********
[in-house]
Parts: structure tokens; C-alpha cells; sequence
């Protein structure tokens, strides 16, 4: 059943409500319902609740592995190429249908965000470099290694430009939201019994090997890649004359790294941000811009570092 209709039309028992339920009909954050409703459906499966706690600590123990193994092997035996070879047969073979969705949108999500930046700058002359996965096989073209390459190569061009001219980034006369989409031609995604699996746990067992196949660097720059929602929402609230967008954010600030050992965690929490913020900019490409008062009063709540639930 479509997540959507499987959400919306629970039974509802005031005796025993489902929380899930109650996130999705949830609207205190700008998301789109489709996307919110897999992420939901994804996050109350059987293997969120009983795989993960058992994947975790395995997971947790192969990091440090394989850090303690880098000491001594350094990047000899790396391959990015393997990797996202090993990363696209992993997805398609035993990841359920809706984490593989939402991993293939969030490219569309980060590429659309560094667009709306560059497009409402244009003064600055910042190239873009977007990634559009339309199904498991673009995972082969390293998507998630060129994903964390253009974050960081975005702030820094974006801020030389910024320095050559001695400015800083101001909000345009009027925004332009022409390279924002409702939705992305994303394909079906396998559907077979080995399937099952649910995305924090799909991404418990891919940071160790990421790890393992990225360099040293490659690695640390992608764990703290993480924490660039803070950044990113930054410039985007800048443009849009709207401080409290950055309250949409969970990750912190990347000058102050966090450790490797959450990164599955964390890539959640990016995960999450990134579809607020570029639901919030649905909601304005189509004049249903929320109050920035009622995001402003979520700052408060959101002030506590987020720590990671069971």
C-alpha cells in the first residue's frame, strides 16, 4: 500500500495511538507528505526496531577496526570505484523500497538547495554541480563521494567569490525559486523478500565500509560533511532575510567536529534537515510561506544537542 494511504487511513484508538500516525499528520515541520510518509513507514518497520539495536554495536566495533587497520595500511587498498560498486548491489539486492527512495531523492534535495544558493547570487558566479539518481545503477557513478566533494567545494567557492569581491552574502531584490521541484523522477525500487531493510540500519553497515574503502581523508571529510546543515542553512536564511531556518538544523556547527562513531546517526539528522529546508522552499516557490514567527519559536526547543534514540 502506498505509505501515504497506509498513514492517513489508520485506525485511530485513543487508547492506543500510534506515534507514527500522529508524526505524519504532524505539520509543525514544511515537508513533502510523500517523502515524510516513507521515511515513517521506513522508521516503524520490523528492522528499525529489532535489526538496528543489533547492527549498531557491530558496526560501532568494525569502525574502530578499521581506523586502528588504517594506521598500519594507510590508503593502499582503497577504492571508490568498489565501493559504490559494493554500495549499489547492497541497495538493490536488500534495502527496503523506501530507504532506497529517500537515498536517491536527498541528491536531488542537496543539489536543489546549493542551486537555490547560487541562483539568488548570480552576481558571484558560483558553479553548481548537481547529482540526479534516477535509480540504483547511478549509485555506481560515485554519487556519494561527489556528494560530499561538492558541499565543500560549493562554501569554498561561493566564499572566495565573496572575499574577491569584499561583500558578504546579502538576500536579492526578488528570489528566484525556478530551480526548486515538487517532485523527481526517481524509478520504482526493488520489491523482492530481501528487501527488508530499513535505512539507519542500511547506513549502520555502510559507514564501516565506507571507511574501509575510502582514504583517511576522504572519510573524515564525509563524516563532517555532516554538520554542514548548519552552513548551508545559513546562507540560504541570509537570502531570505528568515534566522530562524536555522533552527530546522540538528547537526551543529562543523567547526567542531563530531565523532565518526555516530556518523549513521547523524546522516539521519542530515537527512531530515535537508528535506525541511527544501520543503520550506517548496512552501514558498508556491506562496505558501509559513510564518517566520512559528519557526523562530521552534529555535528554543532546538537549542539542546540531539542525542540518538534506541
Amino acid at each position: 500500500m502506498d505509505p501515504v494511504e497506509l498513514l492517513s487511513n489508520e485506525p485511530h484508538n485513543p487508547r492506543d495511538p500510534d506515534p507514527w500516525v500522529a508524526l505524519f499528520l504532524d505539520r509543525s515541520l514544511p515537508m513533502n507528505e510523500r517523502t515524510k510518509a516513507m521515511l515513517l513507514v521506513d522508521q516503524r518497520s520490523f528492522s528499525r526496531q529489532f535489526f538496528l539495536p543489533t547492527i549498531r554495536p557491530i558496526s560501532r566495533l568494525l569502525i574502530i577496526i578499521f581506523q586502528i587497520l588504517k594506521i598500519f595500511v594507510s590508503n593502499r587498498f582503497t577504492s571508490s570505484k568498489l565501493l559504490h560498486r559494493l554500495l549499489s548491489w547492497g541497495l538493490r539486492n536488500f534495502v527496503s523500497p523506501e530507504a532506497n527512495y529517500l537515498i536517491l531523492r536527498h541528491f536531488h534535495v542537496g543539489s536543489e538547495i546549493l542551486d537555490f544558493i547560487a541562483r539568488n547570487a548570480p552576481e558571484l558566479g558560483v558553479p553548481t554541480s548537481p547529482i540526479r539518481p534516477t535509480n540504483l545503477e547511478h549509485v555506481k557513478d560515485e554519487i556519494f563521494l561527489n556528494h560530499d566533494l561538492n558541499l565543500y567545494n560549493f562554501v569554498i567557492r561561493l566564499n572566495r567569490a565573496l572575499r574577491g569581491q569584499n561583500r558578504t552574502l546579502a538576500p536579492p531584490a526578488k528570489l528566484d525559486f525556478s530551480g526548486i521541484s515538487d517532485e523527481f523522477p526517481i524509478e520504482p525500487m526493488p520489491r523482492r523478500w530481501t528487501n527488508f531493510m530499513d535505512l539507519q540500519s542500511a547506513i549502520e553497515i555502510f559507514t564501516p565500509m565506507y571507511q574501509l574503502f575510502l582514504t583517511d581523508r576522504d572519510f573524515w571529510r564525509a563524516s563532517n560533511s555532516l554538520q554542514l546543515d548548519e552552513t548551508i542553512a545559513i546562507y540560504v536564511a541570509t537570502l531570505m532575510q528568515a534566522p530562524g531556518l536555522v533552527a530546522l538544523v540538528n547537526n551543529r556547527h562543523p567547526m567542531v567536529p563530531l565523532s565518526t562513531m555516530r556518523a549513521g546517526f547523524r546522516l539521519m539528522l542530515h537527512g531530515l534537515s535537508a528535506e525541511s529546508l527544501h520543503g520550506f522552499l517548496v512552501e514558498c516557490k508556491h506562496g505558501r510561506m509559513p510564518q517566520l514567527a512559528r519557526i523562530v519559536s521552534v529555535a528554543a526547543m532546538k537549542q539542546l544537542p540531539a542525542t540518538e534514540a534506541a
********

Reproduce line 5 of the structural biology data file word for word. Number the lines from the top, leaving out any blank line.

Amino acid at each position: 500500500m502506498d505509505p501515504v494511504e497506509l498513514l492517513s487511513n489508520e485506525p485511530h484508538n485513543p487508547r492506543d495511538p500510534d506515534p507514527w500516525v500522529a508524526l505524519f499528520l504532524d505539520r509543525s515541520l514544511p515537508m513533502n507528505e510523500r517523502t515524510k510518509a516513507m521515511l515513517l513507514v521506513d522508521q516503524r518497520s520490523f528492522s528499525r526496531q529489532f535489526f538496528l539495536p543489533t547492527i549498531r554495536p557491530i558496526s560501532r566495533l568494525l569502525i574502530i577496526i578499521f581506523q586502528i587497520l588504517k594506521i598500519f595500511v594507510s590508503n593502499r587498498f582503497t577504492s571508490s570505484k568498489l565501493l559504490h560498486r559494493l554500495l549499489s548491489w547492497g541497495l538493490r539486492n536488500f534495502v527496503s523500497p523506501e530507504a532506497n527512495y529517500l537515498i536517491l531523492r536527498h541528491f536531488h534535495v542537496g543539489s536543489e538547495i546549493l542551486d537555490f544558493i547560487a541562483r539568488n547570487a548570480p552576481e558571484l558566479g558560483v558553479p553548481t554541480s548537481p547529482i540526479r539518481p534516477t535509480n540504483l545503477e547511478h549509485v555506481k557513478d560515485e554519487i556519494f563521494l561527489n556528494h560530499d566533494l561538492n558541499l565543500y567545494n560549493f562554501v569554498i567557492r561561493l566564499n572566495r567569490a565573496l572575499r574577491g569581491q569584499n561583500r558578504t552574502l546579502a538576500p536579492p531584490a526578488k528570489l528566484d525559486f525556478s530551480g526548486i521541484s515538487d517532485e523527481f523522477p526517481i524509478e520504482p525500487m526493488p520489491r523482492r523478500w530481501t528487501n527488508f531493510m530499513d535505512l539507519q540500519s542500511a547506513i549502520e553497515i555502510f559507514t564501516p565500509m565506507y571507511q574501509l574503502f575510502l582514504t583517511d581523508r576522504d572519510f573524515w571529510r564525509a563524516s563532517n560533511s555532516l554538520q554542514l546543515d548548519e552552513t548551508i542553512a545559513i546562507y540560504v536564511a541570509t537570502l531570505m532575510q528568515a534566522p530562524g531556518l536555522v533552527a530546522l538544523v540538528n547537526n551543529r556547527h562543523p567547526m567542531v567536529p563530531l565523532s565518526t562513531m555516530r556518523a549513521g546517526f547523524r546522516l539521519m539528522l542530515h537527512g531530515l534537515s535537508a528535506e525541511s529546508l527544501h520543503g520550506f522552499l517548496v512552501e514558498c516557490k508556491h506562496g505558501r510561506m509559513p510564518q517566520l514567527a512559528r519557526i523562530v519559536s521552534v529555535a528554543a526547543m532546538k537549542q539542546l544537542p540531539a542525542t540518538e534514540a534506541a